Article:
Hacking health is trending in 2016. That is not to say that the application of agile practices in healthcare are entirely new but it has now gained momentum and global recognition.
Hacking in healthcare appears a hot topic for 2016. Here we explore these new converging ideas. Scott Brinker nicely portrays Hacking as inventive, building through agility, transparency, collaboration yet steered by strategy.
“Hacking Health is about breaking down barriers to innovation in healthcare, and we mean it. This is the last frontier, this is the last industry that yet has to be transformed by agile approached and digital technologies. Put hackathons are ways to demonstrate that a lot can be achieved when people work collaboratively together, building solutions rapidly and with and agile approach. We hope to inspire enterprises and institutions to do it for real now…. And transform healthcare, and health altogether”; says Luc Sirois, co-founder and leader at Hacking Health.
Hacking Health is a Montreal based organization which is expanded exponentially around the world through cafes and hackathons bring technologists, healthcare practitioners and entrepreneurs together to solve healthcare problems.
Scott Brinker’s excellent book Hacking Marketing: Agile practices to make marketing smarter, faster and more innovative could not have coincided at a more apt time.
“Managing for outcomes instead of activities is one of the key principles of agile and lean thinking. It inspires greater creativity and entrepreneurship across the team”; states Brinker
The premise of Brinker’s book is that the software IT teams in corporations quickly appreciated early on that the speed of the digital revolution required a new approach to managing projects. Many of us have experienced marketing software projects delivered through sprints.
As one would expect from Scott Brinker this is examined through the lens of the inbound marketing methodology.
“Marketing is a digital profession”
Cure Brain Cancer Foundation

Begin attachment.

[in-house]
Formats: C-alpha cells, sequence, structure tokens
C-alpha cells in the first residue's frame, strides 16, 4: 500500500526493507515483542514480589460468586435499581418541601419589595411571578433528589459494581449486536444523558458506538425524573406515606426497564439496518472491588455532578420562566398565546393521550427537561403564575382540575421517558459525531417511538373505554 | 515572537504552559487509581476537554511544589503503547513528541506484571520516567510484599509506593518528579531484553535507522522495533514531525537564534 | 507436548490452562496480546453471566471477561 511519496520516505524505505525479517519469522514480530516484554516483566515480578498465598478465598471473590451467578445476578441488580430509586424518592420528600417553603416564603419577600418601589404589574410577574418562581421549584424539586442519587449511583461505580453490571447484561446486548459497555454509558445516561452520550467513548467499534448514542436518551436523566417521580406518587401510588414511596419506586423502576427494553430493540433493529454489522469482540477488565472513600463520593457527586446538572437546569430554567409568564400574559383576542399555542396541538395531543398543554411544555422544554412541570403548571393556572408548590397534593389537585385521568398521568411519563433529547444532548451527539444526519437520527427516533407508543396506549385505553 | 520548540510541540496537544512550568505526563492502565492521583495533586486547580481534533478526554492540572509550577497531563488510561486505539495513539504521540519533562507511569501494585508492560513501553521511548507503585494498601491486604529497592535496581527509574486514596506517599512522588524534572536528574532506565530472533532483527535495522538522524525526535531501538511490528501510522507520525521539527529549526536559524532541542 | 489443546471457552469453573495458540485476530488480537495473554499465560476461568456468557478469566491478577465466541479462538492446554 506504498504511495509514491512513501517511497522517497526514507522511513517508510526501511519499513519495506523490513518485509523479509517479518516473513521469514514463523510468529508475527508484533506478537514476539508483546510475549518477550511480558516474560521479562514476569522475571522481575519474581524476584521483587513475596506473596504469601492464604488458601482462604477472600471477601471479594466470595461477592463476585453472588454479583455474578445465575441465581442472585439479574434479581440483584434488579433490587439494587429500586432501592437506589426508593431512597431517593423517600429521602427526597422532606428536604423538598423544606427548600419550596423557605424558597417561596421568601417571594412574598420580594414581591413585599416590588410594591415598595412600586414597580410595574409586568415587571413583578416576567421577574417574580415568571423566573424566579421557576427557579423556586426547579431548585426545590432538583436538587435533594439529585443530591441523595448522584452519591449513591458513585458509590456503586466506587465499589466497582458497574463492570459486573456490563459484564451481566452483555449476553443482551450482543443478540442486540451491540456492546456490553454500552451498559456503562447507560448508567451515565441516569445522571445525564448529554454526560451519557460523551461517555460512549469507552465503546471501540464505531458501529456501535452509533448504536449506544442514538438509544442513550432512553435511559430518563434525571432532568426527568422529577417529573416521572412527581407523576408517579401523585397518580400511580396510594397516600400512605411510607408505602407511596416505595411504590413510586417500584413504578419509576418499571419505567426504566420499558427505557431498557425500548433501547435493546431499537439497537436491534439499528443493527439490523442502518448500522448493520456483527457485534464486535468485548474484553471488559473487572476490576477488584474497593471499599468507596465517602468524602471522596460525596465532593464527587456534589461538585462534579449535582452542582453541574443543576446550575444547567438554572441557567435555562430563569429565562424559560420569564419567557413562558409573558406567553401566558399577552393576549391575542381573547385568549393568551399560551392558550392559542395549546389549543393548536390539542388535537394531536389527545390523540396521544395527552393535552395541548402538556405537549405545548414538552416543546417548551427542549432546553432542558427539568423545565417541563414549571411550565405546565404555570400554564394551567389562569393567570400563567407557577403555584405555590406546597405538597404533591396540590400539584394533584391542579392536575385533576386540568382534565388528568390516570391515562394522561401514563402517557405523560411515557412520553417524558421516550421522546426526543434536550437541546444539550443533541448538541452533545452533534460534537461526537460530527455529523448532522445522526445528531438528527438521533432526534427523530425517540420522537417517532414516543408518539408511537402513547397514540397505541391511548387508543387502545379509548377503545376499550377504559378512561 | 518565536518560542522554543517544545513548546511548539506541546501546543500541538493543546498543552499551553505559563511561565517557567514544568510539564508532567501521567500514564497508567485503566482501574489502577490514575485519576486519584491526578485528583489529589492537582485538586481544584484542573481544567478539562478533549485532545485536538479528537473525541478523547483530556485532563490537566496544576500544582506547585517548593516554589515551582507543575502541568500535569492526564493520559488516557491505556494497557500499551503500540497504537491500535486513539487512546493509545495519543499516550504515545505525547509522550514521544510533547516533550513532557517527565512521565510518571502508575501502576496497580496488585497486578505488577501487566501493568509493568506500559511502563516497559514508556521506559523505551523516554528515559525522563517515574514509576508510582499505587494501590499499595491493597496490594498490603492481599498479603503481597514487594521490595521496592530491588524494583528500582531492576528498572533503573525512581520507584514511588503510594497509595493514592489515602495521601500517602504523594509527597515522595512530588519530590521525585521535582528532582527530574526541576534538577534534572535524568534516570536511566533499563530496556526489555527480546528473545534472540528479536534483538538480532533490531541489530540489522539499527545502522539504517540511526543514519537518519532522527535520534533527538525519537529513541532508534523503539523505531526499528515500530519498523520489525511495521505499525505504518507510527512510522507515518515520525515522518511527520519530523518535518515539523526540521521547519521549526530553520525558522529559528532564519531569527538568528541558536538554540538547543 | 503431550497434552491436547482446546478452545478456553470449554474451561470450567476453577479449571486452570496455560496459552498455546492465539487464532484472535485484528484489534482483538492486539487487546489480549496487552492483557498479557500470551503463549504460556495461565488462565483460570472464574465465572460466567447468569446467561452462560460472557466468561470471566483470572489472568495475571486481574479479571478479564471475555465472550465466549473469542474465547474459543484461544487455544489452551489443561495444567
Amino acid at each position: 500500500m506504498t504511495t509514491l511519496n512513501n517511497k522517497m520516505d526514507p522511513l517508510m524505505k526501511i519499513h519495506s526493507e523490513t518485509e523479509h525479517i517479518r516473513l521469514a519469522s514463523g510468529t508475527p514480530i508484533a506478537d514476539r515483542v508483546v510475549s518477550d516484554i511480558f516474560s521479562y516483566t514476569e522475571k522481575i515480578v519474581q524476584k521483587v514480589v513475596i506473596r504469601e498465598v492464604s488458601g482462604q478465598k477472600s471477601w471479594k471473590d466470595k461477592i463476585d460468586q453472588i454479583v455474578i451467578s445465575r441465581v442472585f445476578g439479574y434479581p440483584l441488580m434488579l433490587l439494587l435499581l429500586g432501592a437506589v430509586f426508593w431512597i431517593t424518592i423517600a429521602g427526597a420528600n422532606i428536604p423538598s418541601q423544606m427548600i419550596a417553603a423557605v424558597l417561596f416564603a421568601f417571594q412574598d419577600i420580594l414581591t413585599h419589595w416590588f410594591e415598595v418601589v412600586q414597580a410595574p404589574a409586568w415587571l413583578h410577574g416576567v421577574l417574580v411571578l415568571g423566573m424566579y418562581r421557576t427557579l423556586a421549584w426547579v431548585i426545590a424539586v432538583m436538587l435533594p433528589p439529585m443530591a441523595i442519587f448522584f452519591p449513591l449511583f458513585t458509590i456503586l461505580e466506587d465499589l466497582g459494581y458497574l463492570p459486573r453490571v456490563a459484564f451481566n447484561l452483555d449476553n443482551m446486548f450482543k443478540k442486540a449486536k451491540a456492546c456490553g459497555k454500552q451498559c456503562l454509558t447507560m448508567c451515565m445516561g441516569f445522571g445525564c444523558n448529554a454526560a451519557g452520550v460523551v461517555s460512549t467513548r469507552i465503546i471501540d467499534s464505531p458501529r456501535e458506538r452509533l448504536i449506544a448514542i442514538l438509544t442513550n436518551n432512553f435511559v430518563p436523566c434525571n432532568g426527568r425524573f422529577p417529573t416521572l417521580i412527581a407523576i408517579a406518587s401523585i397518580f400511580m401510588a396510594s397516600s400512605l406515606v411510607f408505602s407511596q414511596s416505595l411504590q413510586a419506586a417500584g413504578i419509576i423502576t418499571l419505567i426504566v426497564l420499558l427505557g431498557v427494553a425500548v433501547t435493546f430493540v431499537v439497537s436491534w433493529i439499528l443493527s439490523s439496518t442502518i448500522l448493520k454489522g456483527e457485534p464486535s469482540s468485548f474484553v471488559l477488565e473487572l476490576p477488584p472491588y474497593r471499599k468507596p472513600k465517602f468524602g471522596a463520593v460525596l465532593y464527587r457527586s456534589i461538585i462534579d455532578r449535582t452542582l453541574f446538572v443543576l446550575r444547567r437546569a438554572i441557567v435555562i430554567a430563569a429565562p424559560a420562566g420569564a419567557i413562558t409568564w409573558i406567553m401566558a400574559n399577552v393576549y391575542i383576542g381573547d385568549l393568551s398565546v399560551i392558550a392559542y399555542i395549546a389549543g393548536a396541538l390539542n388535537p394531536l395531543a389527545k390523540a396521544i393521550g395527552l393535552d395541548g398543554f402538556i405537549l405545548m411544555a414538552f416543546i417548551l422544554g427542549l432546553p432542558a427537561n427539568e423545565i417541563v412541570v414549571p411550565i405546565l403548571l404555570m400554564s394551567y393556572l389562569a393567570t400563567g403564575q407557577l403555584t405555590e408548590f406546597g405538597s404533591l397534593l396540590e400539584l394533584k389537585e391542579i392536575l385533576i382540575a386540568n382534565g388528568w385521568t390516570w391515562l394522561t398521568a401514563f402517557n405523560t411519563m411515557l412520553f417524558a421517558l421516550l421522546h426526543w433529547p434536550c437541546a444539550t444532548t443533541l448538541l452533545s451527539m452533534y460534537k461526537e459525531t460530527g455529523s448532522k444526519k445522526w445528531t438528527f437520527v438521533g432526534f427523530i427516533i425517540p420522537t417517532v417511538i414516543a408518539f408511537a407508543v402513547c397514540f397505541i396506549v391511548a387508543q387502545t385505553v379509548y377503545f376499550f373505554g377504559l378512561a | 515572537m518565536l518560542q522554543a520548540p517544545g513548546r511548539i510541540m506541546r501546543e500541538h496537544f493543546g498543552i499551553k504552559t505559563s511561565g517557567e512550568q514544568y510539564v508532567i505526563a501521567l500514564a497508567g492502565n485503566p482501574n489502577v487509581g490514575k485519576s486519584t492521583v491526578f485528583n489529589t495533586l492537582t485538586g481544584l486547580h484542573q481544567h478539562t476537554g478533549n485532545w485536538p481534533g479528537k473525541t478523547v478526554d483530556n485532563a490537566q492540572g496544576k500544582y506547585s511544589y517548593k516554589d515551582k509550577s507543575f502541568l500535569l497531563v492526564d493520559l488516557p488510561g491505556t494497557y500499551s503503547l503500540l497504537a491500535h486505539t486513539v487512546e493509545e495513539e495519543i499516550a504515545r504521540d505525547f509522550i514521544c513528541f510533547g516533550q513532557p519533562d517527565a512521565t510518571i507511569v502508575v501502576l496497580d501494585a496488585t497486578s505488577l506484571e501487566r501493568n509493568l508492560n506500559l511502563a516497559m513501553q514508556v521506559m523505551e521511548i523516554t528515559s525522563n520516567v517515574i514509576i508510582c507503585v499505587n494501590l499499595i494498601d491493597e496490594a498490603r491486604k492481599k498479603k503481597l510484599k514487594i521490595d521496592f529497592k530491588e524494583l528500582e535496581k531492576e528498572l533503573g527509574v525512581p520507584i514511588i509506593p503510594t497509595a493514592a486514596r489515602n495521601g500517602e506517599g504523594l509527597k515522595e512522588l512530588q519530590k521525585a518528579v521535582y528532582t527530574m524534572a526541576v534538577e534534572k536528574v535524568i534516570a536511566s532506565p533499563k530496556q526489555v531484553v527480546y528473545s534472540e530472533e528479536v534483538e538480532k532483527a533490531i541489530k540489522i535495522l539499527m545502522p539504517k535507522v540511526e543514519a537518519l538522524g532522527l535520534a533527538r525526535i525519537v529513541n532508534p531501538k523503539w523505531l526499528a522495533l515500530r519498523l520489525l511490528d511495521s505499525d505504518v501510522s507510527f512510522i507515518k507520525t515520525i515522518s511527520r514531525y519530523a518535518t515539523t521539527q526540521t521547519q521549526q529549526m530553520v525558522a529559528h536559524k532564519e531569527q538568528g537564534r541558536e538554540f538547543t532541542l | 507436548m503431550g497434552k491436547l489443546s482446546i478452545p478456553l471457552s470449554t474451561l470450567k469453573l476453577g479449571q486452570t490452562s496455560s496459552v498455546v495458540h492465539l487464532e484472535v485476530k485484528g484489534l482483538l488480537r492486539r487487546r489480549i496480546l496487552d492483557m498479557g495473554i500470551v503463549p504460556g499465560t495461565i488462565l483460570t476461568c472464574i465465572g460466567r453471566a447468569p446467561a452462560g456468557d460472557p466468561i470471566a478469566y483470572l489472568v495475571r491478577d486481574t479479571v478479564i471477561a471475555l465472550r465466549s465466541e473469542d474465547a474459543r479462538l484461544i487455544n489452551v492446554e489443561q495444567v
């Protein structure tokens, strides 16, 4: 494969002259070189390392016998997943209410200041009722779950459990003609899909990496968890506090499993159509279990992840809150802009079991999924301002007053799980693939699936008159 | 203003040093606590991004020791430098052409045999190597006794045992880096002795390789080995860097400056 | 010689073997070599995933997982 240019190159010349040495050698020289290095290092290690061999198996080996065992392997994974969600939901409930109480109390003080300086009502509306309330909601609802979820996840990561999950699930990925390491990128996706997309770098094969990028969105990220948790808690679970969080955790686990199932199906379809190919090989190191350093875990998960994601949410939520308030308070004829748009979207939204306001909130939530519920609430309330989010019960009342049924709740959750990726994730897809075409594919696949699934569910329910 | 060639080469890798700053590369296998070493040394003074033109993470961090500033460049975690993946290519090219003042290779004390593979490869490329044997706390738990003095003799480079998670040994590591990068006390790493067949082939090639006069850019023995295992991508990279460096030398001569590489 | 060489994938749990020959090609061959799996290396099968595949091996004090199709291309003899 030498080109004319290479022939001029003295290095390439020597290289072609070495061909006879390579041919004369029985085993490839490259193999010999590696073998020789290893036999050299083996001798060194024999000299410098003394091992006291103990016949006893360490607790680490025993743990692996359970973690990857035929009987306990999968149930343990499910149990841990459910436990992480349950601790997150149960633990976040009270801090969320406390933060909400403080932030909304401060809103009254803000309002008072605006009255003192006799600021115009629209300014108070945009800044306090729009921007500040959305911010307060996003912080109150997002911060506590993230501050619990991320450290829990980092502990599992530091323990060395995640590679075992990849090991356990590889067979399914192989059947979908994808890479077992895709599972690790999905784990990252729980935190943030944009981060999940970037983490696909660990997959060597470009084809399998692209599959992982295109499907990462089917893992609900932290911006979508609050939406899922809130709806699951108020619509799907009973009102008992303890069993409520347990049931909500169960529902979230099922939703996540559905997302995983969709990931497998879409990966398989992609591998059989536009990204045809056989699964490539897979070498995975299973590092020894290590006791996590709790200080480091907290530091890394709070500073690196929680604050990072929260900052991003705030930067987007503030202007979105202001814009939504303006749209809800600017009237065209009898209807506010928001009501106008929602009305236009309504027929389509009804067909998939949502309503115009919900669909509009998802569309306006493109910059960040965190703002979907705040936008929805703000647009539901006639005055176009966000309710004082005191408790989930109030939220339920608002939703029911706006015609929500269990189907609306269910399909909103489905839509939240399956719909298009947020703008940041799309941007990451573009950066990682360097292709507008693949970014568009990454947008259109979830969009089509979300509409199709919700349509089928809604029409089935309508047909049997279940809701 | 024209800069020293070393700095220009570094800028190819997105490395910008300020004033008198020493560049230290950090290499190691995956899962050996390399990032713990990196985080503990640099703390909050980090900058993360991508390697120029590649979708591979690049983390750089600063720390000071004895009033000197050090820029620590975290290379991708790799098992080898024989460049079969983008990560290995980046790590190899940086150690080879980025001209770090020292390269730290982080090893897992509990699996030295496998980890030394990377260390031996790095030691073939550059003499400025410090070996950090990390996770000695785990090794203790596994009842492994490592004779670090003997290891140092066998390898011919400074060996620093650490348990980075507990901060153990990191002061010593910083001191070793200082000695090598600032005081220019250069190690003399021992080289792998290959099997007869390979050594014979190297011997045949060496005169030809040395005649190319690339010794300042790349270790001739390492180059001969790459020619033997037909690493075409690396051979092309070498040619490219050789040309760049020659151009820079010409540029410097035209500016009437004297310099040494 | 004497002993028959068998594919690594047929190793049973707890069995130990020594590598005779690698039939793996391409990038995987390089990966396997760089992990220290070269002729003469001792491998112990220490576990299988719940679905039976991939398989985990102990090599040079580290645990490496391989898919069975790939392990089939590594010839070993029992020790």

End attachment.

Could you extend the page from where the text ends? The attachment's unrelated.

Our Charity Spotlight on Australia’s Cure Brain Cancer Foundation exemplifies the agile, hacking mentality applied to healthcare.
Led by CEO, Catherine Stace, Cure Brain Cancer has spurned an international collaborative effort which fosters an agile, hackathon spirit.
Hacking Health Waterloo
I am embarrassed to say that until recently I had not appreciated the depth of the technology community in Kitchener Waterloo Region They are more than 1,100 tech companies, including many Medtech start-ups addressing the healthcare sector. I was fortunate to recently attend the Accelerator Centre in Waterloo. Waterloo Region was described by the Globe and Mail as
“One of the best places in the world to build a technology company”
Our health outcome model work has a vibe of that agile, hacking approach by open collaboration with different stakeholders. There is also a strong data component to measuring outcomes. I would argue that this is not big data and the data is anonymized. It is about successfully identifying the minimum number of leading quality health indicators that can be predictive of outcomes. This is combined with senior executive leadership driving a cultural change through an organization until that very change becomes embedded as everyday practice.
“Start with the facts, which are the data on outcomes that you produce for your patients. If you make them transparent to your clinical teams and to the public, in time, the rest of the value agenda will follow.” Dr. Caleb Stowell, VP of Standardization and Business Development, ICHOM*
I will be presenting core messages from this Health Outcome Models white paper at the Hacking Health Waterloo café in April.
To summarise, we encourage your to
- read Hacking Marketing by Scott Brinker and
- register to attend a Hacking Health cafe near you.
“Bring the hacker way to how you work.”
Images reproduced with kind permission of Scott Brinker
*ICHOM International Consortium for Health Outcomes Measurement